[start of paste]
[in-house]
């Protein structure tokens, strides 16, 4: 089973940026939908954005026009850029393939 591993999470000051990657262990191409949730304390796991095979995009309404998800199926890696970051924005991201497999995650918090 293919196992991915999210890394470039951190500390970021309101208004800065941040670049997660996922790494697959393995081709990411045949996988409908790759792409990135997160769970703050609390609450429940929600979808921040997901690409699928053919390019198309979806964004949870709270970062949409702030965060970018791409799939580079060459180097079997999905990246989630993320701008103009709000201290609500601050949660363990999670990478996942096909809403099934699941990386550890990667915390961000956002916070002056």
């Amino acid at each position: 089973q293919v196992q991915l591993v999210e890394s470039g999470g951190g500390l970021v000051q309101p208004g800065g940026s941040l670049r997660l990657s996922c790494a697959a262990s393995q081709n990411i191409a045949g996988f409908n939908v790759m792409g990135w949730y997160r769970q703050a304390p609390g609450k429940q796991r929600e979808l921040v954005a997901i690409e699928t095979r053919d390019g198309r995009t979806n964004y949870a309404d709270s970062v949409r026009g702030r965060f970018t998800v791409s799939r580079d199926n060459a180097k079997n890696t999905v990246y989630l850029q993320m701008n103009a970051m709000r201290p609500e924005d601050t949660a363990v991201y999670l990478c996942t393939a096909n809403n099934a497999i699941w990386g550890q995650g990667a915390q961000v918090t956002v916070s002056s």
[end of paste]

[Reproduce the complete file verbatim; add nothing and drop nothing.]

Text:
[in-house]
């Protein structure tokens, strides 16, 4: 089973940026939908954005026009850029393939 591993999470000051990657262990191409949730304390796991095979995009309404998800199926890696970051924005991201497999995650918090 293919196992991915999210890394470039951190500390970021309101208004800065941040670049997660996922790494697959393995081709990411045949996988409908790759792409990135997160769970703050609390609450429940929600979808921040997901690409699928053919390019198309979806964004949870709270970062949409702030965060970018791409799939580079060459180097079997999905990246989630993320701008103009709000201290609500601050949660363990999670990478996942096909809403099934699941990386550890990667915390961000956002916070002056």
């Amino acid at each position: 089973q293919v196992q991915l591993v999210e890394s470039g999470g951190g500390l970021v000051q309101p208004g800065g940026s941040l670049r997660l990657s996922c790494a697959a262990s393995q081709n990411i191409a045949g996988f409908n939908v790759m792409g990135w949730y997160r769970q703050a304390p609390g609450k429940q796991r929600e979808l921040v954005a997901i690409e699928t095979r053919d390019g198309r995009t979806n964004y949870a309404d709270s970062v949409r026009g702030r965060f970018t998800v791409s799939r580079d199926n060459a180097k079997n890696t999905v990246y989630l850029q993320m701008n103009a970051m709000r201290p609500e924005d601050t949660a363990v991201y999670l990478c996942t393939a096909n809403n099934a497999i699941w990386g550890q995650g990667a915390q961000v918090t956002v916070s002056s």